The update of the EU NDC and growing EU climate ambition

A post by Isabella Alloisio


2020 is the year when the Paris Agreement (PA) foresees an update of Nationally Determined Contributions (NDCs). NDCs are the key pillars of the PA and represent the new climate negotiations architecture where each Party commits toward its long-term goal of limiting warming to well below 2°C above pre-industrial levels, with the attempt to limit temperature increase to 1.5°C. Under the PA, each successive NDC will have to show a progression over time and reflect its highest possible ambition.[1]

Complying with the temperature goals of the PA would require an extra-effort as compared to what originally envisaged under the INDCs (Intended Nationally Determined Contributions). Europe was among the first to submit its INDC and can now play a key role in enhancing climate ambition and leading by example. Enhancing its NDC may raise the credibility of the EU climate policy and may be eventually followed by the other Parties. The EU Green Deal aiming at making Europe the first climate neutral continent by 2050 is a clear signal that the EU intends to promote and implement ever more ambitious climate, environmental and energy policies.

Several options are under discussion at the EU level on how to enhance the NDC. One is for the EU to increase its headline domestic emissions reduction target of -40% by 2030 (compared to 1990) to 50%, or even 55%, as proposed by the European Commission in the EU Green Deal. To ensure that the target is reached, domestic legislation has to be revised. The most likely candidates for revision are the EU Emission Trading Scheme (EU ETS) and the Effort Sharing Regulation (ESR). The increased headline NDC target could be translated in higher emission reductions targets for either or both of these mechanisms.

A second option is to increase the scope of the EU NDC to other sectors, such as maritime and air transport. The latter is at the centre of the international negotiations at the ICAO and the EU in view of the adoption of a global measure to address growing international aviation emissions through an offsetting system (CORSIA).

A third option consists in raising the ambition of the EU ETS but without adjusting the headline target. There are currently three mechanisms that could be used to increase the ambition of the EU ETS:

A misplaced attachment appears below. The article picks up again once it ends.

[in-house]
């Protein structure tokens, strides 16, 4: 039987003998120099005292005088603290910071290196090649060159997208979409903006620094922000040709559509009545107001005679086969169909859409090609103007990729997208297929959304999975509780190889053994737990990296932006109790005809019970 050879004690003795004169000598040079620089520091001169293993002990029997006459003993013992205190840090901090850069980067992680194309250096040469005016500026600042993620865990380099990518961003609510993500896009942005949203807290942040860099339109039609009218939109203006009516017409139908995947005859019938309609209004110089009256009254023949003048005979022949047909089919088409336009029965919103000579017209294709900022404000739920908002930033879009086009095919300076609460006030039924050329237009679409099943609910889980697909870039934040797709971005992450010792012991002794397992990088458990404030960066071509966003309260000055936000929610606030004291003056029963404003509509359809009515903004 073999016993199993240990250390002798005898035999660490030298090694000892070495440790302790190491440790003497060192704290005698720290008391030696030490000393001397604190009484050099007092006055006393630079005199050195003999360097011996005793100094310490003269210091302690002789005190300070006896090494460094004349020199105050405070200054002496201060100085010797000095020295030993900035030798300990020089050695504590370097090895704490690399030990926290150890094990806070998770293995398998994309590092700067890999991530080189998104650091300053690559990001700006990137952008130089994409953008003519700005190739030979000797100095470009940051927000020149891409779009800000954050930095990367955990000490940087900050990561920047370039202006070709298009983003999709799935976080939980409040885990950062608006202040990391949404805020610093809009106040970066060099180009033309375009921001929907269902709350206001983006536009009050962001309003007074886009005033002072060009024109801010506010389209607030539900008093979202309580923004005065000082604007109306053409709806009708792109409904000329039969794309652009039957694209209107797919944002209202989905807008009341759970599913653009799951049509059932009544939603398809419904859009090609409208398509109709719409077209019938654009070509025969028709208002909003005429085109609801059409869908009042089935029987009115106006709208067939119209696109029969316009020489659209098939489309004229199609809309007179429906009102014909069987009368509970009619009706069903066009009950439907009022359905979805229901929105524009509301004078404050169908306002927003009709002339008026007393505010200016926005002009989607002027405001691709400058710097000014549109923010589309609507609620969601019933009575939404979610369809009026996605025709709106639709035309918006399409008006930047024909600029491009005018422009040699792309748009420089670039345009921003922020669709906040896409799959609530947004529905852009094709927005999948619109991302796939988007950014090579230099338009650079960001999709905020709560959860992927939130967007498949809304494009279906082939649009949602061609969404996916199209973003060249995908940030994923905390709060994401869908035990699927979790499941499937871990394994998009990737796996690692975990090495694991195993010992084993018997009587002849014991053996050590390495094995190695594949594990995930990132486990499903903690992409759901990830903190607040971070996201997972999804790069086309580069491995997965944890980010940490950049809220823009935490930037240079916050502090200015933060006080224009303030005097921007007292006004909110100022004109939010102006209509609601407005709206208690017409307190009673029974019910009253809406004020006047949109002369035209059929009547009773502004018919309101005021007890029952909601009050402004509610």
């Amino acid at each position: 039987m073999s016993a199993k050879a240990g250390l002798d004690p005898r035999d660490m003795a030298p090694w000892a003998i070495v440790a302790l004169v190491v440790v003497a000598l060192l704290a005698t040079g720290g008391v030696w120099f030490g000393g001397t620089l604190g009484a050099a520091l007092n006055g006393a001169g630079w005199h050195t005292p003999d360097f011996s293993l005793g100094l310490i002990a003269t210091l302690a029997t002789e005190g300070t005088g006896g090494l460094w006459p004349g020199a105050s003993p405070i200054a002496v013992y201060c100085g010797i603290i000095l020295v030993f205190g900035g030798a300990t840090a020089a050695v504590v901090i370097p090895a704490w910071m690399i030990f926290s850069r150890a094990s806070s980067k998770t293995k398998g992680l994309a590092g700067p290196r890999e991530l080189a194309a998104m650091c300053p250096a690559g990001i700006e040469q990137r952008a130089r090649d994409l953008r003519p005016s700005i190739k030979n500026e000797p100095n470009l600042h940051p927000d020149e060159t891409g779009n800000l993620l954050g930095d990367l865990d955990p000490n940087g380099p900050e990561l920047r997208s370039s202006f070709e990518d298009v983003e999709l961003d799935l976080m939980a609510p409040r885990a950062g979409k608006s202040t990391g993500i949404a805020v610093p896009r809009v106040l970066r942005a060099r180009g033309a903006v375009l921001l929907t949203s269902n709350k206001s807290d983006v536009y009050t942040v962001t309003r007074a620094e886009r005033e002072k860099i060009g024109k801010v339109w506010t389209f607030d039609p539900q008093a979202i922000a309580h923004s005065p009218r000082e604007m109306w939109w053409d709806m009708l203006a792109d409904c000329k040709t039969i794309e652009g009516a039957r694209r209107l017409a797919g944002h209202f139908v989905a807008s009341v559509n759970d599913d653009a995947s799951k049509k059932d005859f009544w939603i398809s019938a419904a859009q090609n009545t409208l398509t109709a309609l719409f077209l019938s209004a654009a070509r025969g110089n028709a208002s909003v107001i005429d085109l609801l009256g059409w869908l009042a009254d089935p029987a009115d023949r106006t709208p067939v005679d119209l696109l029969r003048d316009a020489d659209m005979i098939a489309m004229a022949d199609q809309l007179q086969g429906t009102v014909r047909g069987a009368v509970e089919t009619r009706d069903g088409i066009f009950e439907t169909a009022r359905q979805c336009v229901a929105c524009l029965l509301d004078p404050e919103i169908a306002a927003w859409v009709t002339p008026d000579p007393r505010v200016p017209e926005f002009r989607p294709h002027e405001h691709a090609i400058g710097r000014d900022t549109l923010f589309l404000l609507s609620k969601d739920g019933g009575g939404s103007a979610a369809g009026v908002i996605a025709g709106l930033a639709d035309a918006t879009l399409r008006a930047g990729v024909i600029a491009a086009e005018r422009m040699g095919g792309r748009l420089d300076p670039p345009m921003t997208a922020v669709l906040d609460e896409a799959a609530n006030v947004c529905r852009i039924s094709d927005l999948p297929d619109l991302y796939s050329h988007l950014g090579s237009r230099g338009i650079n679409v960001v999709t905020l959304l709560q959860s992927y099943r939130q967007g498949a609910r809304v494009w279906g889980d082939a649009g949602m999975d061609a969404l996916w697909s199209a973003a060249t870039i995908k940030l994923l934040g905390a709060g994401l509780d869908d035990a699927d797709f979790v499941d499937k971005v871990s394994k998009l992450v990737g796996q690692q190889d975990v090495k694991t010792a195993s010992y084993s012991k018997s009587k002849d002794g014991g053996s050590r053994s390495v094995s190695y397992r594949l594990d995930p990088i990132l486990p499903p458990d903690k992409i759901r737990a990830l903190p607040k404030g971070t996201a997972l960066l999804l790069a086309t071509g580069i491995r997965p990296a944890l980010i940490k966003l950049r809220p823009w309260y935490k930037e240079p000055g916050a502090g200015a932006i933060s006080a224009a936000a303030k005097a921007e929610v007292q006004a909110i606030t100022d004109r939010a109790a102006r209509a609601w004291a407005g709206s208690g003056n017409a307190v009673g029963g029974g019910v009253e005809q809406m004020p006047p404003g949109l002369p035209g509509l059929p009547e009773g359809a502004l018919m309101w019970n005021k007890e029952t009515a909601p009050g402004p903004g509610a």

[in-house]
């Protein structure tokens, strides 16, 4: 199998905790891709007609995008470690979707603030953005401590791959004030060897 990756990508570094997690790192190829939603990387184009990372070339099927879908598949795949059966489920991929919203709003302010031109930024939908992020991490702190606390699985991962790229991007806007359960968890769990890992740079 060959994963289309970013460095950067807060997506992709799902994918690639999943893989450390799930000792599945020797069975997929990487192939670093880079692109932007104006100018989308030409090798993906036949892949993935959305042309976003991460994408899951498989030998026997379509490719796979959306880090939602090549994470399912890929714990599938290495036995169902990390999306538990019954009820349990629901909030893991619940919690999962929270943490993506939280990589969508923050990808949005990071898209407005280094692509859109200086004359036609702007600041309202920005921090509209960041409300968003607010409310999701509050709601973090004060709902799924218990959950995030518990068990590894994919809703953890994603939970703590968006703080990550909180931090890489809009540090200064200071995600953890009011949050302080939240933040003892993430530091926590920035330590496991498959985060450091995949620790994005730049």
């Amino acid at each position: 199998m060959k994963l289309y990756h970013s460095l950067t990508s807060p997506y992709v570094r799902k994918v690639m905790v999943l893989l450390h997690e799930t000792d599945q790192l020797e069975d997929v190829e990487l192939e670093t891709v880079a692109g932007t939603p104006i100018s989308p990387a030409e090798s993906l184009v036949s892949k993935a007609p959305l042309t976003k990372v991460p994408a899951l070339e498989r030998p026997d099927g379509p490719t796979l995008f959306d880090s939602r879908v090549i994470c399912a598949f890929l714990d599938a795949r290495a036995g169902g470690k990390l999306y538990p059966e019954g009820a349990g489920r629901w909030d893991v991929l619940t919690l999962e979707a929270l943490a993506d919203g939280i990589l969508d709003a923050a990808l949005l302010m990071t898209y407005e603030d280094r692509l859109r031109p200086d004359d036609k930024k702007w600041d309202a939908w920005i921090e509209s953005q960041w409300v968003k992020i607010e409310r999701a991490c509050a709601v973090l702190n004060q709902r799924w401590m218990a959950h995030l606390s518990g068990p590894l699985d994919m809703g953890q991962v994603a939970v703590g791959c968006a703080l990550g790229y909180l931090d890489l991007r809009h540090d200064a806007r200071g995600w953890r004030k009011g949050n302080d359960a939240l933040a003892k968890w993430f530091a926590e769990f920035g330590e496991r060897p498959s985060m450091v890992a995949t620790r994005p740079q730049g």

• increasing the overall ETS target (and thus reducing the ETS cap);
  • increasing the cancellation of EUAs from the MSR;
  • implementing voluntary cancellation of EUAs from the auctioning calendar by Member States (either to compensate for domestic policies or to increase scarcity in the market).

The latter mechanism is implemented on a voluntary basis and would allow for extra climate commitments by individual Member States, whereas the former two mechanisms would need an agreement at the European Council level. The first mechanism has been decided by the European Council in 2014 and implemented by the revised EU ETS Directive for the period 2021-2030 that has established a reduced EU-wide cap on emissions by setting a decline of the overall number of emission allowances at an annual rate of 2.2% from 2021 onwards, compared to current 1.74%.

Other options exist although less feasible due to juridical and political constraints such as e.g., the adoption of a carbon tax at the EU level (this would require unanimity), or the introduction of a carbon border adjustment mechanism with the aim to reduce the risk of carbon leakage (this would require international negotiations at WTO level to comply with its rules). Another relevant option is the use of international carbon markets which is largely debated at the UNFCCC level although an agreement still needs to be found.

Article 6 of the PA forms the legal framework to allow the use of market-based climate change mitigation mechanisms and offers Parties the opportunity to cooperate with one another when implementing their NDCs. The cooperation mechanisms designed to assist this process should not only make it easier to achieve existing reduction targets, but it is also expected to raise ambition in future efforts. Despite the failure to agree on clear accounting rules under Article 6 so far, international linkages among different jurisdictions in different countries are likely to play an important role in the years to come.


[1] Article 4.11 of the Paris Agreement: “A Party may at any time adjust its existing Nationally Determined Contribution with a view to enhancing its level of ambition”.